Every storyline has its problems. Redford plays a professor. Two of his former students are in Iraq, a storyline which is supposed to concretize the anti-war discussions but seems out of place, as though scenes left over from an action movie were spliced into another film. The Streep/Cruise journalist-meets-NeoCon-senator storyline is well-acted but too thin. The disillusioned-student-meets-political-science-professor is interesting, but lacks answers for all of Redford's moralizing. The questions that dog the student are: what is the point of trying to change society when our avenues of doing so are corrupt? and what is the difference between trying and failing and not trying at all? Redford's character could have answered simply: virtue (at least in terms of the second question). Sadly, the movie just didn't work.
However, I was pleased entirely with Mike Nichols' film "Charlie Wilson's War" (written by Aaron Sorkin and based on the book Charlie Wilson's War: The Extraordinary Story of the Largest Covert Operation in History by George Crile). Tom Hanks and Philip Seymour Hoffman both provide excellent performances. Hanks plays Rep. Charles Wilson, a glad-handing, womanizing liberal Democrat from Texas. Hoffman plays Gust Avrakotos, an explosively frustrated CIA agent who knows that the U.S. has reason to care about the Soviet invasion of Afghanistan. Charlie delivers the funds and political backing for stopping the Soviets, Gust provides the know how. As an aside and just to be clear, any covert 'war' cannot be a war at all. Still, the end of the film heart-wrenchingly displays the lack of justice in U.S. foreign policy of the last twenty years by hinting at the ease with which we'll pay for guns but fail on softer forms of diplomacy.
The film, though more subtle, probably has a more helpful message than "Lions for Lambs." Simply, we (citizens of the U.S.)need better memories. In the popular historical consciousness, WWII is the big war, followed by the Civil War, the pesky Vietnam War, and then the Revolutionary War and WWI. These are the backdrops for Iraq. We forget about our occupations of Nicaragua, Haiti, and the Dominican Republic. We forget that our CIA organized the coup that killed the Iraqi president, bringing Ba'ath Party to power and Saddam Hussein back from exile to be head of the secret service. We forget about the CIA's actions overthrowing elected officials in Iran and Chile. Put simply, the U.S. isn't exactly an "A"-student when it comes to foreign policy in the last 100 years. Like the plumber who fixes a sink only to leave either the job incomplete or several leaking pipes, our military fixes have been problematic and unreliable. With better memories, we might stop calling the same plumber. "Charlie Wilson's War" at least nods to some failures that allowed the Taliban to come to power and does so through telling a worthwhile story and without being preachy.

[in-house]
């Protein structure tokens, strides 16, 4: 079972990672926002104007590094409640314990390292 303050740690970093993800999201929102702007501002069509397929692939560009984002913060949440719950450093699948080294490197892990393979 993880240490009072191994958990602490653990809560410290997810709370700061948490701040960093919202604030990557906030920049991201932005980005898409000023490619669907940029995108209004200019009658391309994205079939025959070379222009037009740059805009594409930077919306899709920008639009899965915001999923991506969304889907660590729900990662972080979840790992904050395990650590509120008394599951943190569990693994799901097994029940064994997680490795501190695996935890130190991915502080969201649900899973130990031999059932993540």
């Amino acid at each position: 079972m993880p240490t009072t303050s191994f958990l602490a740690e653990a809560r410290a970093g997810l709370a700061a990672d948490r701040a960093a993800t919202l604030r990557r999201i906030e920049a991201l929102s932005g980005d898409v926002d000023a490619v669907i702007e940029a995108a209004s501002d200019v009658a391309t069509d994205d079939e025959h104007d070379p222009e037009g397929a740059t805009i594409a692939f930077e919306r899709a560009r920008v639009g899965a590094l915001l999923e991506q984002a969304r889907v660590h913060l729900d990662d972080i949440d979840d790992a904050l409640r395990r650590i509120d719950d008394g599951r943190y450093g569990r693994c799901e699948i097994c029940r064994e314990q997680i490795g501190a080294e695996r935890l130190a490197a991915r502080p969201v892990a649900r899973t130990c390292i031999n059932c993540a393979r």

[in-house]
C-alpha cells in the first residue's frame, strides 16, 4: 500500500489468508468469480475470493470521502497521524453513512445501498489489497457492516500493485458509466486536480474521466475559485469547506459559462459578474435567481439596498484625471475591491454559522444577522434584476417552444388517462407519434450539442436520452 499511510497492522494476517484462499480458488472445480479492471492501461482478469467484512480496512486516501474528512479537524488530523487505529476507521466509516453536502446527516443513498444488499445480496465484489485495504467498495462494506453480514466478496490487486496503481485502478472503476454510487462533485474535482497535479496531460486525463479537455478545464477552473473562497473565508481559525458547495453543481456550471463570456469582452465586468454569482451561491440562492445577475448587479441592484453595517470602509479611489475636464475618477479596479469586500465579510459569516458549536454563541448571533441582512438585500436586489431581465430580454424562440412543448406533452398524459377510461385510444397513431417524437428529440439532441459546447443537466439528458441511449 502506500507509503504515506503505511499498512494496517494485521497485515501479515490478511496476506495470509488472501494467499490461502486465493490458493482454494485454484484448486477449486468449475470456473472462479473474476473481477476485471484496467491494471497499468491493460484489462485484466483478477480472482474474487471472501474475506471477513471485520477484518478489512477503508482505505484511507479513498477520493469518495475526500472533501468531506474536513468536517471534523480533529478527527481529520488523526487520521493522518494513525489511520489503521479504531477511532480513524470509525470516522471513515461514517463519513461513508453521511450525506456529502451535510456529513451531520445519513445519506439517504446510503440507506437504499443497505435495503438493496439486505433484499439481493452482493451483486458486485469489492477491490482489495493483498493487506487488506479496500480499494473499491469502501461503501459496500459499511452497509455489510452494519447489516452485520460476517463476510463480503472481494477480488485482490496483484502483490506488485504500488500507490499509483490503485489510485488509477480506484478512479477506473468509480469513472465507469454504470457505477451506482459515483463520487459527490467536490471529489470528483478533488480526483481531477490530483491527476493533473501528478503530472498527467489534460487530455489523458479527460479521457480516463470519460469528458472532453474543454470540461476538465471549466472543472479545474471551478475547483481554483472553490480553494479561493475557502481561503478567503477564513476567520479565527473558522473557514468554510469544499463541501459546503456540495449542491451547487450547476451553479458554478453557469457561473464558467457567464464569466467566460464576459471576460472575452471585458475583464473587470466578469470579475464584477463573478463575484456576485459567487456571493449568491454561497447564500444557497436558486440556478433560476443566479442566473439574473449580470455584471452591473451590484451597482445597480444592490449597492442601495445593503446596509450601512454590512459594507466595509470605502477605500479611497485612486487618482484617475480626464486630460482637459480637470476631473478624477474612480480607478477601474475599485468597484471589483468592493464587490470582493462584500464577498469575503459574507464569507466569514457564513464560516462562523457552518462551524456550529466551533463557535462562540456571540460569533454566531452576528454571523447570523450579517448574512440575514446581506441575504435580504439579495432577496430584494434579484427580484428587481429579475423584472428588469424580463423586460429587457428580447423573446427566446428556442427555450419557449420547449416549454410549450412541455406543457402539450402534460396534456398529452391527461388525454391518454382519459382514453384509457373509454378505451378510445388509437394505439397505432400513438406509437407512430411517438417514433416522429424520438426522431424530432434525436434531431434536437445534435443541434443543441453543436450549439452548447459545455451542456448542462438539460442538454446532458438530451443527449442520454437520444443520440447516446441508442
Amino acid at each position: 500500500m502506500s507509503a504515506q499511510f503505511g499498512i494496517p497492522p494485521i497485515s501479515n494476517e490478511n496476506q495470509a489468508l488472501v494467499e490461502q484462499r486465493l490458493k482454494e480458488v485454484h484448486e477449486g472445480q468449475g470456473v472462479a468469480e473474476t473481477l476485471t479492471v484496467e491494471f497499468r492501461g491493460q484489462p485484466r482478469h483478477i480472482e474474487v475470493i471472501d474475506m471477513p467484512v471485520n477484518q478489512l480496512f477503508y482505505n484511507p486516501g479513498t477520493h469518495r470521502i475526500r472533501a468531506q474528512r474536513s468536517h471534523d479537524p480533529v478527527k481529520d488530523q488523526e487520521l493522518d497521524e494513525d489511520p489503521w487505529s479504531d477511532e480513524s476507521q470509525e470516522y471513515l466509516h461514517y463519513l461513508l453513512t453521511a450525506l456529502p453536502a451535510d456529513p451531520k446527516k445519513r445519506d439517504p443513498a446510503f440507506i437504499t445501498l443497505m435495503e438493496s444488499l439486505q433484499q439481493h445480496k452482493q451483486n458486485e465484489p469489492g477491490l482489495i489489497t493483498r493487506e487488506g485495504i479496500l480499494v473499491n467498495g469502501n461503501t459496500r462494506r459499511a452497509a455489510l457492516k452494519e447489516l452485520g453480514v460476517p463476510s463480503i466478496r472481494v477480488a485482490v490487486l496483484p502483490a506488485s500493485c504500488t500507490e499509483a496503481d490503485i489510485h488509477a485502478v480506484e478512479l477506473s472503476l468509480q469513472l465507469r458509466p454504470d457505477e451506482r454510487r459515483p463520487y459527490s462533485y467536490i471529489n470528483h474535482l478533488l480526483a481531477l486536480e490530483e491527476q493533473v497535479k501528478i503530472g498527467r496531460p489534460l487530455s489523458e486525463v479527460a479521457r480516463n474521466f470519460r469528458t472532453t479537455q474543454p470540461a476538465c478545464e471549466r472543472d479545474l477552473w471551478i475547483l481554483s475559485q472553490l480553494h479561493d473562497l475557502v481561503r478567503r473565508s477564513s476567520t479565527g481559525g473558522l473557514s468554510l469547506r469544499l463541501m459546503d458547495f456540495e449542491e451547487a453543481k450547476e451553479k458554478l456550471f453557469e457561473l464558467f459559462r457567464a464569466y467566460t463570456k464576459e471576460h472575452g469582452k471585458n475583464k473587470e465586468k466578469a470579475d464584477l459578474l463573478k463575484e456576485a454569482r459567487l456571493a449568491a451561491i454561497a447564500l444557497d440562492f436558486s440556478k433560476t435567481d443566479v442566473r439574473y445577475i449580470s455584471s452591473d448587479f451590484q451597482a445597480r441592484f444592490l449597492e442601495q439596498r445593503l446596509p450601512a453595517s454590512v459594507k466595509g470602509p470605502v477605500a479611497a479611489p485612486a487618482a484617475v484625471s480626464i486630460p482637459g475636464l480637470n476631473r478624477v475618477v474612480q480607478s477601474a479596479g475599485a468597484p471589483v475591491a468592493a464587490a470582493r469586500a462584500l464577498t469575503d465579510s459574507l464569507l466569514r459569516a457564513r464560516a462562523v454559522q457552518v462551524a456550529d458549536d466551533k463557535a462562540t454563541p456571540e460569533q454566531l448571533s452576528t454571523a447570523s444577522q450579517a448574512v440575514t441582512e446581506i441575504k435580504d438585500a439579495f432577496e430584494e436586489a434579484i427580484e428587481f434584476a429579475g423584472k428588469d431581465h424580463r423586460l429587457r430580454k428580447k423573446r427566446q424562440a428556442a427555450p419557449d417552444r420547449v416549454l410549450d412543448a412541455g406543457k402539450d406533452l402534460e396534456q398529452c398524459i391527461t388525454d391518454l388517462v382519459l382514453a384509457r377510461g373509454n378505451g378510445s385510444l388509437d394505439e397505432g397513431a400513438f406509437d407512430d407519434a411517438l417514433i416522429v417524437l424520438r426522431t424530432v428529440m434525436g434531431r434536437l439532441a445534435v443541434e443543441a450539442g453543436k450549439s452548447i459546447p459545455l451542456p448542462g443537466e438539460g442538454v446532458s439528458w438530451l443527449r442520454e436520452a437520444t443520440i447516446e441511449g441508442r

Lastly, I also highly recommend "Juno." Roger Ebert wrote:
Jason Reitman's "Juno" is just about the best movie of the year. It is very smart, very funny and very touching; it begins with the pacing of a screwball comedy and ends as a portrait of characters we have come to love. Strange, how during Juno's hip dialogue and cocky bravado, we begin to understand the young woman inside, and we want to hug her.I couldn't agree more. Ellen Page plays the part of Juno MacGuff, a 16-year-old girl who gets pregnant, and after a trip to an abortion clinic, decides to have the child. But what to do with it? She decides to give the baby up for adoption. Already the alternative girl who is into punk and slasher films instead of pop music and romantic comedies, the film portrays well the added stigma of being pregnant without turning its focus from the life and feelings of main character. The film is filled with delightful lines...Juno: "Yeah, I'm a legend. You know, they call me the cautionary whale." Sometimes Page's character seem a pinch too mature (maybe 18/19 instead of 16 years old), but it truly is a lovely film. It is nice to have Michael Cera and Jason Bateman in the film together (though it reminds me of how much I miss Arrested Development), Jennifer Garner is finally in a film I actually like, and there's a cameo at the beginning for The Office's Rainn Wilson. Everyone who saw "Knocked Up" should have waited for this film instead. "Juno" is funnier and actually has characters you care about.
Has there been a better performance this year than Ellen Page's creation of Juno? I don't think so.